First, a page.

combined with my perceived conception of masculinity vs femininity to categorize the several bags, and then evaluate each alternative in terms of its relative standing on these dimensions. Also in agreement with the multi-attribute attitude model, the belief that the product might make some colleagues of mine mock me was something I considered, which was the reason why I ended up really giving a lot of importance weight to the attribute of design. In the development of my attitude towards the bags, I was then very influenced by their design and acted more on the basis of my emotional reactions, which is in accord with the experiential hierarchy of effects. My need to reduce my plastic bag consumption is of a psychogenic nature, as it is very related with the environmental values of today’s culture. However, I was motivated to choose the bag I ended up using because it provided me with both utilitarian and hedonic (I am proud to showcase I am an alumnus of the Faculty of Economics of Porto) benefits. My goal was of a negative nature, in the sense that I was seeking a product in order to avoid using as many plastic shopping bags as I was up to that point. Additionally, I faced an avoidance-avoidance conflict during my visit to Continente where I had to make the decision of either buying a reusable shopping bag that I would not be very satisfied with or going home empty handed. Within the context that this was an “imposed” behaviour change, my process of learning throughout this experience was both of a behavioural and of a cognitive nature. Behavioural in the sense that the work I developed was influenced by the feedback I received regarding the theme from those around me (including Professor Luísa Agante). Additionally, I am hoping for instrumental learning to happen in the sense that I will hopefully receive positive reinforcement in the form of a good grade for this assignment (☺). Regarding the cognitive part of my learning, this was more related to the process of acquiring the more theoretical concepts with which to do this analysis. The campaign In choosing the target audience to which my campaign would be directed to I took two things into consideration: the fact that I am a student who is not originally from Lisbon and therefore am living away from home and the fact that I am a male student, so my views regarding the act of using a reusable shopping bag and the current alternatives in the market to plastic shopping bags are certainly different from those of females. Therefore, I chose to focus on male University students away from home currently studying at NOVA SBE. Reduce, Re-use, the reNOVA program 1st step – Raising awareness For my Reduce, Re-use reNOVA program, I would first focus on raising awareness of the issue of shopping bag waste. For this, I would propose two activities: distributing condoms with environmental messages amongst the targeted students and placing a large container during a couple of weeks in the student’s lounge. Regarding the condoms, these would be illustrated with images of plastic shopping bags and have slightly cheesy (we do not want to sound preachy or have this backfire like the anti-smoking ads mentioned in class) sentences and would also direct people to check out the container in the student’s lounge. A couple of examples might be “Be safe… Be green.” and “Save plastic... Use rubber.” The condoms would be provided through a deal with either a health centre or an organization that normally promotes safe sex and we would attach stickers (made out of recycled paper) with the messages and illustrations to the condom wrappers. As for the large container, it would be more of a guerrilla marketing activity in the sense that it would have a message asking for people to bring the extra shopping bags they had at home and put them there. With the container full, the plastic bags would be taken out and spread throughout the student’s lounge on a Friday afternoon for a small photo shoot, with the photos being posted to Facebook and to NOVA SBE’s website a few days after. The general objective is to expose people to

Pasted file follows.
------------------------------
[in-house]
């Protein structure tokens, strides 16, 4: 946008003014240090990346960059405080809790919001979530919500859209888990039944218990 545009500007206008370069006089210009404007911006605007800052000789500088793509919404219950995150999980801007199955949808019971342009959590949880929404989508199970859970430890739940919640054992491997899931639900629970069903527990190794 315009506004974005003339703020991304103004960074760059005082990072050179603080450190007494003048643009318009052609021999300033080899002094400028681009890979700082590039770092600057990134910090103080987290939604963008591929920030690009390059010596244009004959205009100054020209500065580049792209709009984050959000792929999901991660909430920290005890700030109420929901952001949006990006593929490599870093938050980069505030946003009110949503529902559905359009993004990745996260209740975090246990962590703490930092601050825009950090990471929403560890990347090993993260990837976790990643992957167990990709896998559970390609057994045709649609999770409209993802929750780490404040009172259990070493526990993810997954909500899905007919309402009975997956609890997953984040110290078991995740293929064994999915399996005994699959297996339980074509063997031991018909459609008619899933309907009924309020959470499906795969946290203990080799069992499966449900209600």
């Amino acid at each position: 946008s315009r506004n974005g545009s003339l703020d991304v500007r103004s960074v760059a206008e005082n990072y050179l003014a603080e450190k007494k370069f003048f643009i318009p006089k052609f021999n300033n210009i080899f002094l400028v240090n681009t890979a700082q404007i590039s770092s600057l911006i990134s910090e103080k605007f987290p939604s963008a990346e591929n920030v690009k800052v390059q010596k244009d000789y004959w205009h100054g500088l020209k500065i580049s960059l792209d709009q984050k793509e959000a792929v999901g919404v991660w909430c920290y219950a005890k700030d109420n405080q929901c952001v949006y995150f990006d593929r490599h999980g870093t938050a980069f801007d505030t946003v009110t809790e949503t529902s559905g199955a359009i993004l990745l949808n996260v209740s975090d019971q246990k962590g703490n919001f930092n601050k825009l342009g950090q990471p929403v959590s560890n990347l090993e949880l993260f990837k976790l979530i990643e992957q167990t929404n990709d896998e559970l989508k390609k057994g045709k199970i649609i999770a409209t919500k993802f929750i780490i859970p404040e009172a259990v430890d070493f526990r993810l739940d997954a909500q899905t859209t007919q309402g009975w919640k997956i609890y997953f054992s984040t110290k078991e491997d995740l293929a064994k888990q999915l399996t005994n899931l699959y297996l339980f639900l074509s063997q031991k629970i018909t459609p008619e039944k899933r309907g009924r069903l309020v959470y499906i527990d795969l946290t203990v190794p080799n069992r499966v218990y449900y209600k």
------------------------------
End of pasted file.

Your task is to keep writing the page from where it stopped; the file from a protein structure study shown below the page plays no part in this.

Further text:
the problem, get their attention and make them relate to it. The container would be provided by Valorsul and, at the end of the activity, the plastic bags would be reused for other purposes. 2nd step – Triggering the change in behaviour For the main event, and because I feel that in the same way that I was extremely reluctant to get a reusable shopping bag from the available options in the market others like me might also be facing that dilemma, a set of bags would be developed and would either be sold to the students at a symbolic price or be given for free (hey, if the faculty can afford to spend its money on buying two microwave ovens, it can certainly afford to give its students plastic bags). Since the bags would have the school’s colours and logo, you could include it in the marketing activities budget. This would be used to trigger the change in behaviour of the target audience. This effort could alternatively be taken on by the commercial entity. Since their current range of reusable shopping bags is clearly directed towards an older feminine crowd, they could introduce new bags to reach younger people in general and males in particular without alienating the existing customers. These bags could for example be associated to sports clubs or, for international students, their countries of origin. Here we would be capitalizing on the relative advantage of the importance of design for male students on the decision of whether to get a reusable bag and trying to strengthen perceived product/attribute linkages in terms of coolness and masculinity. The general objective would be to increase involvement by providing the targeted students with bags they would perceive as being cooler and more masculine and with which they could also express their pride in the faculty they are attending. According to the functional theory of attitudes, I would be dominantly stressing the ego-defensive function but also the utilitarian function of the product in my campaign. 3rd step – Measuring the results Taking into account that behaviour creates attitude and in order to bridge the attitude/behaviour gap, some further activities would be conducted. A few weeks after the bags had begun being distributed/sold, and so as to measure the effectiveness of the campaign and serve as a reinforcement mechanism, there would be two activities: a survey and two sets of focus groups with students would be conducted. The purpose of the survey would be to get feedback and specifically ask people whether they had been using the bags. As for the focus groups, one set would be the control group and the discussions would focus on general themes one of which would be environmental behaviours. In the other set the objective would be to discuss and present arguments as well as creating a series of videos in which they would convince their fellow students to change their behaviour and start reusing shopping bags. For those students who had not yet changed their behaviour, having them publicly advocate a belief that is inconsistent with their own behaviour would induce hypocrisy that can motivate behaviour change. The public commitment induced by the delivery of the speech in video would be an effective way to promote this change, as per the cognitive dissonance theory. Accompanying the commitment of the two sets of focus groups over time and seeing whether there were significant differences in the adoption of the behaviour would allow us to see whether this would be an effective way of promoting actual behaviour change. With this, I would be addressing the fact that knowledge of a person’s attitude is not a good predictor of behaviour and so I cannot simply inquire people regarding their attitudes towards reusable shopping bags. I would also be taking into account the theory of reasoned action, namely the potential effects of social pressure (mocking of the reusable bag adoption by friends) and of the intentions/behaviour gap (people may forget the bag at home or have lost it for example, thus having to keep using normal shopping bags, even though they intended to use the reusable one). The organization and development of all these activities would be carried out by Master students from the faculty either in the context of one of the more environmentally related classes or through creating a Green Club. The activities would start about a month after the beginning of the Fall semester.